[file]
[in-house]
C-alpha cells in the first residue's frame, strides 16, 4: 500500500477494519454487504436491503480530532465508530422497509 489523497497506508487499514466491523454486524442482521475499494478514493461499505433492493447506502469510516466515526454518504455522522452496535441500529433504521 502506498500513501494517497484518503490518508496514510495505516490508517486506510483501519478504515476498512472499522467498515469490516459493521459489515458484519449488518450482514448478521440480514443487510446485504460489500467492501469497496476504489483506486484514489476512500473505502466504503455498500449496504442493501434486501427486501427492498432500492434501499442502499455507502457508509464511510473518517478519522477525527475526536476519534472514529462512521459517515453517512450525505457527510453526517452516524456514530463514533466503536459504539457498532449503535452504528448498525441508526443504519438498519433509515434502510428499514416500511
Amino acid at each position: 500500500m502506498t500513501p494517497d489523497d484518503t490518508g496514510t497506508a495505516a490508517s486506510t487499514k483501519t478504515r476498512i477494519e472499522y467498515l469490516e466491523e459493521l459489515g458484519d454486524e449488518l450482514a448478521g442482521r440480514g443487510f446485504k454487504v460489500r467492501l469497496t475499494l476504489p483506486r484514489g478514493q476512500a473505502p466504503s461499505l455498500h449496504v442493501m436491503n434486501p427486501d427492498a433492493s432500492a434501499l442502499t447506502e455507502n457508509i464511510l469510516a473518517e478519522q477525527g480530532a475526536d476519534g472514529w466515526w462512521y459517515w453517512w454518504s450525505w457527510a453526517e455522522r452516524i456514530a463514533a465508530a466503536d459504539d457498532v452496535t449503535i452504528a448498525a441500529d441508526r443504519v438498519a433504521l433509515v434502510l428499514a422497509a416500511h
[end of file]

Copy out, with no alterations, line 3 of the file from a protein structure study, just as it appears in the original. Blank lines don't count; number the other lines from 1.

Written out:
Amino acid at each position: 500500500m502506498t500513501p494517497d489523497d484518503t490518508g496514510t497506508a495505516a490508517s486506510t487499514k483501519t478504515r476498512i477494519e472499522y467498515l469490516e466491523e459493521l459489515g458484519d454486524e449488518l450482514a448478521g442482521r440480514g443487510f446485504k454487504v460489500r467492501l469497496t475499494l476504489p483506486r484514489g478514493q476512500a473505502p466504503s461499505l455498500h449496504v442493501m436491503n434486501p427486501d427492498a433492493s432500492a434501499l442502499t447506502e455507502n457508509i464511510l469510516a473518517e478519522q477525527g480530532a475526536d476519534g472514529w466515526w462512521y459517515w453517512w454518504s450525505w457527510a453526517e455522522r452516524i456514530a463514533a465508530a466503536d459504539d457498532v452496535t449503535i452504528a448498525a441500529d441508526r443504519v438498519a433504521l433509515v434502510l428499514a422497509a416500511h